Spatial and temporal flux data coverage have improved significantly in recent years, due to standardization, automation and management of data collection, and better handling of the generated data. With more stations and networks, larger data streams from each station, and smaller operating budgets, modern tools are required to effectively and efficiently handle the entire process. These tools should produce standardized verifiable datasets, and provide a way to cross-share the standardized data with external collaborators to leverage available funding, and promote data analyses and publications. In 2015, new open-path and enclosed flux measurement systems1 were developed, based on established gas analyzer models2,3, with the goal of improving stability in the presence of contamination over older models4, refining temperature control and compensation5,6, providing more accurate gas concentration measurements1, and synchronizing analyzer and anemometer data streams in a very careful manner7. In late 2017, the new open-path system was further refined to simplify hardware configuration, to significantly reduce power consumption and cost, and to prevent or considerably minimize flow distortion8 in the anemometer to increase data coverage. Additionally, all new systems incorporate complete automated on-site flux calculations using EddyPro® Software9 run by a weatherized remotely-accessible microcomputer to provide standardized traceable data sets for fluxes and supporting variables. This presentation will describe details and results from the latest field tests of the new flux systems, in comparison to older models and control reference instruments. References: 1 Burba G., W. Miller, I. Begashaw, G. Fratini, F. Griessbaum, J. Kathilankal, L. Xu, D. Franz, E. Joseph, E. Larmanou, S. Miller, D. Papale, S. Sabbatini, T. Sachs, R. Sakai, D. McDermitt, 2017. Comparison of CO2 Concentrations, Co-spectra and Flux Measurements between Latest Standardized Automated CO2/H2O Flux Systems and Older Gas Analysers. 10th ICDC Conference, Switzerland: 21-25/08 2 Metzger, S., G. Burba, S. Burns, P. Blanken, J. Li, H. Luo, R. Zulueta, 2016. Optimization of an enclosed gas analyzer sampling system for measuring eddy covariance fluxes of H2O and CO2. AMT, 9: 1341-1359 3 Burba, G., 2013. Eddy Covariance Method for Scientific, Industrial, Agricultural and Regulatory Applications. LI-COR Biosciences: 331 pp. 4 Fratini, G., McDermitt, D.K. and Papale, D., 2014. Eddy-covariance flux errors due to biases in gas concentration measurements: origins, quantification and correction. Biogeosciences, 11(4), pp.1037-1051. 5 McDermitt, D., J. Welles, and R. Eckles, 1993. Effects of temperature, pressure, and water vapor on gas phase infrared absorption by CO2. LI-COR, Inc. Lincoln, NE. 6 Welles, J. and D. McDermitt, 2005. Measuring carbon dioxide in the atmosphere. In: Hatfield J. and J. Baker (Eds.) Micrometeorology in Agricultural Systems. ASA-CSSA-SSSA, Madison, W
Eddy Covariance method has been actively used by expert micrometeorologists for over 30 years, covering 2155 stationary locations globally, and numerous mobile campaigns over land and water surfaces. Latest measurement technologies and automated processing software are rapidly expanding the use of the method to non-micrometeorological research. Regulatory and commercial uses of the method also increase year-by-year. Despite widening adoption of the method, academic investigators outside the area of micrometeorology and the majority of non-academic investigators are still not familiar enough with the proper implementation of the method required for conducting high-quality, reliable, traceable, and defensible measurements in their respective areas of interest. Although data collection and processing are now automated, the method still requires significant care to correctly design the experiment, set up the site, organize and analyze the large amount of data. Efforts of the flux networks (e.g., FluxNet, Ameriflux, Asiaflux, ICOS, NEON, OzFlux, etc.) have led to major progress in the standardization of the method. The project-specific workflow, however, is difficult to unify because various experimental sites and purposes of studies demand different treatments, and site-, measurement- and purpose-specific approaches. To address this situation, step-by-step instructions were created to introduce a novice to general principles, requirements, applications, processing and analysis steps of the conventional Eddy Covariance technique in the form of the free electronic resource, a 660-page textbook titled “Eddy Covariance Method for Scientific, Regulatory, and Commercial Applications”. The explanations are provided using easy-to-understand illustrations and real-life examples, and text is written in a non-technical language to be practically useful to those new to this field. Information is provided on theory of the method (including the state of methodology, basic derivations, practical formulations, major assumptions, sources of errors, error treatments, etc.), practical workflow (e.g., experiment design, implementation, data processing, quality control and analysis), data sharing and flux stations networking, key alternative methods, and the most frequently overlooked details.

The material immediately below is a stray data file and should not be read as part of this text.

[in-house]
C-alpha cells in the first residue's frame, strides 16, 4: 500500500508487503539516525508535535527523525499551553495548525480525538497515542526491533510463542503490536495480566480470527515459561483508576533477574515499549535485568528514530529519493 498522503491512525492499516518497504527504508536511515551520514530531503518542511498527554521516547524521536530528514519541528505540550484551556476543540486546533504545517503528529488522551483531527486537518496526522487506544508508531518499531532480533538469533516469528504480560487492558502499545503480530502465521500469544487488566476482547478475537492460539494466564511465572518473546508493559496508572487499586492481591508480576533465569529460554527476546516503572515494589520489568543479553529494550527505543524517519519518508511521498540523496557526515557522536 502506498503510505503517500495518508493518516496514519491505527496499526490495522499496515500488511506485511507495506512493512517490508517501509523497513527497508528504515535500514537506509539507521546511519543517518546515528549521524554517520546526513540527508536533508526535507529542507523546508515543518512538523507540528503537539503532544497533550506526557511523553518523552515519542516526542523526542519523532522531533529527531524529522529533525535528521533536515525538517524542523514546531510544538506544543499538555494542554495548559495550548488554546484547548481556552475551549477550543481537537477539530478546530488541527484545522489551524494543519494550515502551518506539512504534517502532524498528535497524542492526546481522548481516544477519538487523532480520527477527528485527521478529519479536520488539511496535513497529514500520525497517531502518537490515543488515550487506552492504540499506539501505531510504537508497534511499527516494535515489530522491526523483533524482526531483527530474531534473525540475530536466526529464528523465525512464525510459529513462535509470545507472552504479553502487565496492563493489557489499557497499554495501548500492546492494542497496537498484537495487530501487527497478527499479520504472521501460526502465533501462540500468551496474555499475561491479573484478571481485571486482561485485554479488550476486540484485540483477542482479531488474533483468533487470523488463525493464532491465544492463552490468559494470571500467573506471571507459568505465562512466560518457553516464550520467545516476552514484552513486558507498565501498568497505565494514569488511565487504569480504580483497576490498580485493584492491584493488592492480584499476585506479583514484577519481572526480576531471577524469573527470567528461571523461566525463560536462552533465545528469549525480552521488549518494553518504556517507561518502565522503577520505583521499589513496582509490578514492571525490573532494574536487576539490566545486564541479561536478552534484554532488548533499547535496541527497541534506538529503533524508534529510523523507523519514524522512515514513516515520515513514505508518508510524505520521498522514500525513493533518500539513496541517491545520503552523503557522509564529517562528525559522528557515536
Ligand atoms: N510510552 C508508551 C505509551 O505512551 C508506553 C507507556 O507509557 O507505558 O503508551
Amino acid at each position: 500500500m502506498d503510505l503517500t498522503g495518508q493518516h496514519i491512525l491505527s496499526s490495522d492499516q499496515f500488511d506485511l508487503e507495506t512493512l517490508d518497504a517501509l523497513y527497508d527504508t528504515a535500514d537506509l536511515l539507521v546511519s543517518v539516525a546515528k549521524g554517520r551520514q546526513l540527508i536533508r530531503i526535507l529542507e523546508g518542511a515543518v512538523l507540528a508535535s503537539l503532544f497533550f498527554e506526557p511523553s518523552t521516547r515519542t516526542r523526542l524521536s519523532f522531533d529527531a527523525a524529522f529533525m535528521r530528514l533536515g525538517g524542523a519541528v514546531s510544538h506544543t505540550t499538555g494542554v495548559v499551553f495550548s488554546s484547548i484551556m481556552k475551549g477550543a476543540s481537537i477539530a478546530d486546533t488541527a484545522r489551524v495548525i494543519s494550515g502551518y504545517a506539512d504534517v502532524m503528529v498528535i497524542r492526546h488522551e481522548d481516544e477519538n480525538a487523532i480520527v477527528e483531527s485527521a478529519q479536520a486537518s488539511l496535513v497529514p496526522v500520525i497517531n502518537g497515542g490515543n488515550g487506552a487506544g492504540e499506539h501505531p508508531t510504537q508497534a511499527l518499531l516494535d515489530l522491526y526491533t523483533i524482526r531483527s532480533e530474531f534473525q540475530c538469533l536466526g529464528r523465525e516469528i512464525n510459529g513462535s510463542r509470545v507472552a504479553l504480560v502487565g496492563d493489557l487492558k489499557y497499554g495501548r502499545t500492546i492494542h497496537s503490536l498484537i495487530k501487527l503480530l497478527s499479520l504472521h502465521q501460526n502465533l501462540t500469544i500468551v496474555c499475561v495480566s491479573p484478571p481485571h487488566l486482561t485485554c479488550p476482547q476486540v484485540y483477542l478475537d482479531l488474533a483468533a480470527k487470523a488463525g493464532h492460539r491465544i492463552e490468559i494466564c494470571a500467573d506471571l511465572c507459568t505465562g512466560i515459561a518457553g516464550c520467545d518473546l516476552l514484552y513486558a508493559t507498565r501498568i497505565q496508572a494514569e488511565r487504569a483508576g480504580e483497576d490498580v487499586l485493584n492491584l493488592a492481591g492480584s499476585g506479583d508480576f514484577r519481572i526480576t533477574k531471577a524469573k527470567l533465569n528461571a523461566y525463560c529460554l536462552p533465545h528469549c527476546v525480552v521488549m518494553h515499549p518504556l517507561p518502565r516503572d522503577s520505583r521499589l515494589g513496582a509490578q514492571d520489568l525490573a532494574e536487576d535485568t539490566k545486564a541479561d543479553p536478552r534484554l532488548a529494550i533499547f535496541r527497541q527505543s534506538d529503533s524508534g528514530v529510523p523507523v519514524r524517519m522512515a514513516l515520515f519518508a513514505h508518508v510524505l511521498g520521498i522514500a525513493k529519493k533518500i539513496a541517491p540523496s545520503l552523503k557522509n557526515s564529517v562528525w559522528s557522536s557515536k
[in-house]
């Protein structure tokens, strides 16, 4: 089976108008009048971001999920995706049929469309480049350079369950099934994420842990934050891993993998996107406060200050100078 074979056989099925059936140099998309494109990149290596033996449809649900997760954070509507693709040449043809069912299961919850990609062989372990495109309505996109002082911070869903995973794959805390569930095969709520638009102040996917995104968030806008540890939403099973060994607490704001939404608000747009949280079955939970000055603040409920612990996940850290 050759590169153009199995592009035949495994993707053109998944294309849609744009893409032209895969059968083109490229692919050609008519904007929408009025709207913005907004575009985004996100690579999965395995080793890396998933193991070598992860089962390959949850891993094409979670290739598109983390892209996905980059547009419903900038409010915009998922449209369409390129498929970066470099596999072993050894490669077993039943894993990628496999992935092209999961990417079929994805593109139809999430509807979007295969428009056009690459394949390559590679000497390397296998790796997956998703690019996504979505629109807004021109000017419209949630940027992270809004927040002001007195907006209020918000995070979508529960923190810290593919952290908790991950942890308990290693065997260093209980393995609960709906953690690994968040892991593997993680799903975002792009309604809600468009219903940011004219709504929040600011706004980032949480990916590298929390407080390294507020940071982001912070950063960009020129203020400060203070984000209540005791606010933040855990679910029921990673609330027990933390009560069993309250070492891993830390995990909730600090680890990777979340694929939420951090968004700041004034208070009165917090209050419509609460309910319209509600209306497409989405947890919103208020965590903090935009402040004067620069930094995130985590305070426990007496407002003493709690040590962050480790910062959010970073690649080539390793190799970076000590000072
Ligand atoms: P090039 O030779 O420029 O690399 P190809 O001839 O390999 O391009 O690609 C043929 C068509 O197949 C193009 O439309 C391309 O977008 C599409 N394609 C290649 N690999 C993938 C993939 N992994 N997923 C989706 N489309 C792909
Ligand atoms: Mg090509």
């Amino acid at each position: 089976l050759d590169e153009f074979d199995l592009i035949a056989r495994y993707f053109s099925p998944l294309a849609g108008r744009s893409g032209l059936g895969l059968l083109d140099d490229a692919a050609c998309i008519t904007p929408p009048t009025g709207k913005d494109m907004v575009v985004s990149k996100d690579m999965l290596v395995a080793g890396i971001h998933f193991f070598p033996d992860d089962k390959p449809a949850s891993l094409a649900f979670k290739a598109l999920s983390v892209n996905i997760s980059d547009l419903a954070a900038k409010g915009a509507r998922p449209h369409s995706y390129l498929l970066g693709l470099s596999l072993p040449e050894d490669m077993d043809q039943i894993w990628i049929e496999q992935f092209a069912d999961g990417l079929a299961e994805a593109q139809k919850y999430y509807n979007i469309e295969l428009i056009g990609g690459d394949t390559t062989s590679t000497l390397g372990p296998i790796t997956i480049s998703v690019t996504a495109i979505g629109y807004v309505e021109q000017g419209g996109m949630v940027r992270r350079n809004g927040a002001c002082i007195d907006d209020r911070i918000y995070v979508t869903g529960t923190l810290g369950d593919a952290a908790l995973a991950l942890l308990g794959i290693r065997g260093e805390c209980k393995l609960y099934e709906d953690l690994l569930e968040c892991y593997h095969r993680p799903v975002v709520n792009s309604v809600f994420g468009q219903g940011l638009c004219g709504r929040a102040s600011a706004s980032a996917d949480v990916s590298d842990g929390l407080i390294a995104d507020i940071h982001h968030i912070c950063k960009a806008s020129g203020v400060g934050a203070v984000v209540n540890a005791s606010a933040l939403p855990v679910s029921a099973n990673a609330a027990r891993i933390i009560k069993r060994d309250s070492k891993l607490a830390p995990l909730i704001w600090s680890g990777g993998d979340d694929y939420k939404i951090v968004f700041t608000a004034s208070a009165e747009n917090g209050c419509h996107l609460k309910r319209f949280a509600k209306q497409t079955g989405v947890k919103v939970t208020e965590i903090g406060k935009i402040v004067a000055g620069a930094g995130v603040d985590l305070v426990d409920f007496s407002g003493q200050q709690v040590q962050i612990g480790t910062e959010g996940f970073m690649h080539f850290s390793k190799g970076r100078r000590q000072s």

N2O and CH4 soil flux studies traditionally consider certain time periods and certain ecosystems to be of low importance due to very small or negligible expected flux rates. Periods of such “negligible” fluxes are rarely reported because small fluxes are hard to resolve, measurements are costly, time-consuming, and often take a lot of power. “Negligible” flux sites are also rarely studied because small fluxes are hard to resolve, measurements are time-consuming and costly, and it is hard to get funding to measure something when the error bars cross zero. However, such fluxes may not be negligible in time when multiplied by long time duration, for example, 340 out of 365 days per year. Similarly, these may not be negligible in space when multiplied by a large area. When GHG budgets are of interest, very small fluxes multiplied by hundreds of days or square kilometers, or both, could easily exceed large fluxes multiplied by few days or square kilometers. The new OF-CAES technology [1-7] has very low minimum detectable flux which may help make more of such measurements valuable and valid in both time and space. The presentation will demonstrate the field data on the N2O and CH4 soil flux performance of this new technology. Conceptual simulations will demonstrate the significant advantages of using the technology when measuring small N2O and CH4 fluxes over time and space. References:  Burba, 2021. Eddy Covariance Method for Scientific, Regulatory, and Commercial Applications. LI-COR Biosciences, 660 pp (under review)  Burba, 2021. Atmospheric Flux Measurements. In Advances in Spectroscopic Monitoring of the Atmosphere. Elsevier Science, 618 pp  Koulikov and Kachanov, 2014. Laser-based cavity-enhanced optical absorption gas analyzer with laser feedback optimization. US Patent 8659758  Leggett et al, 2019. Development of Trace CH4 and CO2 Analyzers: Performance Evaluation Studies, GCWerks Integration, and Field Results. AGUFM  Minish et al, 2019. New High-Precision Low-Power CO2 and CH4 Analyzers for Multiple Applications. Geophysical Research Abstracts, Vol. 21  Romanini et al, 2014. Introduction to cavity-enhanced absorption spectroscopy. In Cavity-Enhanced Spectroscopy and Sensing. Springer, 546 pp  Xu et al, 2020. How do soil temperature and moisture regulate N2O flux from an urban lawn? AGUFM